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Accessing the absolute latest in scientific communications directly by the independent amateur or citizen scientist has been a financially daunting prospect for decades; practically impossible. The top research journals carry high subscription rates (price out for yourself one of the best), and the science professional relies on their employing […]
Accessing the absolute latest in scientific communications directly by the independent amateur or citizen scientist has been a financially daunting prospect for decades; practically impossible. The top research journals carry high subscription rates (price out for yourself one of the best), and the science professional relies on their employing institution to cover the costs of access through the resident library budget, save for a personal subscription to their most treasured journal.
Of course, a great deal of front-line scientific research is funded by governmental agencies, which translates into taxpayer dollars. So, shouldn’t the taxpayer be able to access the fruits of their financial investments? Or, should the taxpayer just expect to later benefit from the results of research after implementation by companies and institutions? To avoiding opening a messy can of political warfare here, we will instead focus on the fact that there has been a rapidly growing trend from part of the scientific publishing industry itself to provide open access (“OA”) to the most recent articles from scientific research. This trend has been influenced from both the scientific authors and their funding agencies.
A traditional culture about to change
The traditional business model for scientific journal publications is for professional scientists to submit their draft papers to a group of peers — typically in related fields of expertise — who brutally review, critique, and feedback on the work. Revisions are made until acceptance of the peers is reached and the paper is published in a future volume of the journal. Individuals or, most typically, institutions then pay for access to obtain printed and digital versions of the published papers. Prices for access are high. It’s expensive to pay for the printing, editing, and the peer review process for such technically challenging and critical information and a bit of profit has to fit in there as well.
To change this culture and allow for the free dissemination of scientific advances, new models are being developed and tested. Money still has to be made, of course: the expenses are still present, even if the published materials are openly available to the readers, and even if they are solely digital presentations. One such model requires the author to pay a significant fee to be published (assuming they passed muster with the peer review), or if the author can’t bite the financial bullet, then their funding grant money or institution can help out with the bill. This approach is referred to as “Gold OA.”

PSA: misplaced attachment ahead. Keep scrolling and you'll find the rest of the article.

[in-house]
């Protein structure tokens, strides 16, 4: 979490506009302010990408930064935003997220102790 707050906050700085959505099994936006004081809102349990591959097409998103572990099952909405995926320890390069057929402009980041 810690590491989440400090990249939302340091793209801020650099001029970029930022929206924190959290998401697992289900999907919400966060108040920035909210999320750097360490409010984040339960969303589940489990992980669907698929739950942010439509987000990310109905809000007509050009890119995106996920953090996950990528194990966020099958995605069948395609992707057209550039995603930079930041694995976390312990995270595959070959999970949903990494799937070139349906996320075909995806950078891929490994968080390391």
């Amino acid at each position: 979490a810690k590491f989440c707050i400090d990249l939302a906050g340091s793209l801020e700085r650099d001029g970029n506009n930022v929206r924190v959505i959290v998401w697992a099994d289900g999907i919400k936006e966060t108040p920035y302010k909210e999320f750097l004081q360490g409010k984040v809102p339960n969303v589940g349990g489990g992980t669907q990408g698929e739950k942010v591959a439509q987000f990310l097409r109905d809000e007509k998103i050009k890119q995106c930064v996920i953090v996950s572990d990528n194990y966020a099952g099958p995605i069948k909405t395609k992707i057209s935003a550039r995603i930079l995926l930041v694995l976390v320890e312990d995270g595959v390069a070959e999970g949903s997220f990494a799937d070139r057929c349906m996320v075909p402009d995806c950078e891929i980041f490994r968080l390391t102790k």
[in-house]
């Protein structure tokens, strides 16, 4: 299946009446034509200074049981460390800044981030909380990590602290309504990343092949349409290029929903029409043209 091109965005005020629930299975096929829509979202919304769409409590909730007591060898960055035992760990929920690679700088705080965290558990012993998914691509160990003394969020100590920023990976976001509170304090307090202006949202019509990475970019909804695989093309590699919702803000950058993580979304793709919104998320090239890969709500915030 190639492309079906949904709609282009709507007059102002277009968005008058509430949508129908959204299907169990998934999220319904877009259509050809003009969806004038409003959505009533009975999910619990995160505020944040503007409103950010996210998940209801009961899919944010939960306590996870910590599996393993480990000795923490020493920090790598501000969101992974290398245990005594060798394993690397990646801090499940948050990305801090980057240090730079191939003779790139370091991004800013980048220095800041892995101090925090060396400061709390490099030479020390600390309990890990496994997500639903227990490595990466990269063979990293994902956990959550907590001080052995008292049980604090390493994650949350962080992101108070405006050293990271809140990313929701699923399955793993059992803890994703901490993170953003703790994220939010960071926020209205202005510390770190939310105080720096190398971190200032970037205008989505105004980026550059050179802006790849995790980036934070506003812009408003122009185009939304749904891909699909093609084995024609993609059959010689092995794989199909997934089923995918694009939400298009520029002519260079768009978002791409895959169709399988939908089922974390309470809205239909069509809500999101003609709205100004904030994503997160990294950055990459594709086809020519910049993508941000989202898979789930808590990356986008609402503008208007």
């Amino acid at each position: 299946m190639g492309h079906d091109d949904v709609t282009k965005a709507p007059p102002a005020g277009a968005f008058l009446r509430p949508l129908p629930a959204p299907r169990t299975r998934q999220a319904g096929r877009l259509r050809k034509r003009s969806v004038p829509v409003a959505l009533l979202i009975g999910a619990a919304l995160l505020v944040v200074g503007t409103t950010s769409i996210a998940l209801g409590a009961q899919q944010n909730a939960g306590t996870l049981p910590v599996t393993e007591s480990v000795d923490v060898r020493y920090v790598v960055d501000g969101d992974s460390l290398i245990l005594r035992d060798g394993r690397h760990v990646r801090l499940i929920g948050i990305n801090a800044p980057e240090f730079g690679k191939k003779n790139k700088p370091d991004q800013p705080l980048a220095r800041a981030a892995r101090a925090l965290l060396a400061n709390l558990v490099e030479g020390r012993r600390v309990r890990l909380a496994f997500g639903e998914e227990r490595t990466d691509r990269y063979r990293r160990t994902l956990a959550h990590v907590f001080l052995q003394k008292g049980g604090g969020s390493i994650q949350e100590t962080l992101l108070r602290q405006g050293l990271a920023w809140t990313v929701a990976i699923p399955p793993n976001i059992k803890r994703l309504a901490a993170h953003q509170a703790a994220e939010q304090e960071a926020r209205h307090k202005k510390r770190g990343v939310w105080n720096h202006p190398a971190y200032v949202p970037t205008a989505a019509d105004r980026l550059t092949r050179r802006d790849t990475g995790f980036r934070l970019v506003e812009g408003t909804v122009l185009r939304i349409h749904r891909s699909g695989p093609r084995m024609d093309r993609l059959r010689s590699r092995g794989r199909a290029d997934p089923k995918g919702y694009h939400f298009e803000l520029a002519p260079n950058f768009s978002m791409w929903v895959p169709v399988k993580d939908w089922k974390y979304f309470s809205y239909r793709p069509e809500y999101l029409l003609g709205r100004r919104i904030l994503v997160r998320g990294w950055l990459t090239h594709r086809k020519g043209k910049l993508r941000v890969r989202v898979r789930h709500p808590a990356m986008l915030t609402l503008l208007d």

An alternate version, which fits into the traditional subscription publishing model, is self-archiving of published work by the individual author. If the journal offers this permission, which is more often now required by funding agencies, the author maintains a digital copy of the work on a personal or institutional resource separate from the publisher. This “Green OA” approach is dependent on the individual author’s follow-through on archiving and requires a separate cataloging service to provide any sense of organization.
The OA Explosion
The Open Access movement significantly expanded during the first decade of the 21st Century. A detailed study of this growth of open access by Laakso, et al.  published in 2011 (available as open access, of course) found that about 19,500 open access articles in 740 journals were available in 2000, and by 2009, nearly 192,000 articles could be accessed for free in 4,769 journals.
The Public Library of Science (PLoS), starting simply as an advocacy group in 2000 and then expanding to an OA publisher in 2003, has been arguably the most successful innovator and proponent of the open access movement in scientific communications. PLoS currently follows the model of author-pays-to-publish-post-peer-review and has been publishing cutting edge scientific research featuring seven journals with tens of thousands of peer reviewed articles.
Quite recently announced (January 30, 2012), an even more extreme model of open access will begin later in 2012 that utilizes post-publishing open peer review with the ability to revise published work after releasing it to the public. This new approach being launched by the “Faculty of 1000” (F1000) group will require a similar pay-to-submit model. Called F1000 Research, this system will also allow for an “open” format for how information is presented, which may include poster presentations, traditional written articles, graphs and charts, and even raw data. The published information will be immediately available after a simple formal check from F1000 advisers that the submission is scientifically relevant, and registered readers will have the opportunity to provide comments and ratings.
The other side of OA
On the other hand of this seemingly exciting new trend for the seeker of open knowledge, the author-pay-to-publish model can potentially be a major hurdle for independent amateurs wanting to publish their work in peer-reviewed journals. The fees certainly are steep and it might be assumed that the majority of amateurs do not have the personal funds to move their work through the publishing system. Just as major funding agencies, like the National Science Foundation, require and provide assistance with publication fees for open access availability for scientific professionals, the independent researcher will need to search for outside financing to support the work if it is to intermingle with the professionals.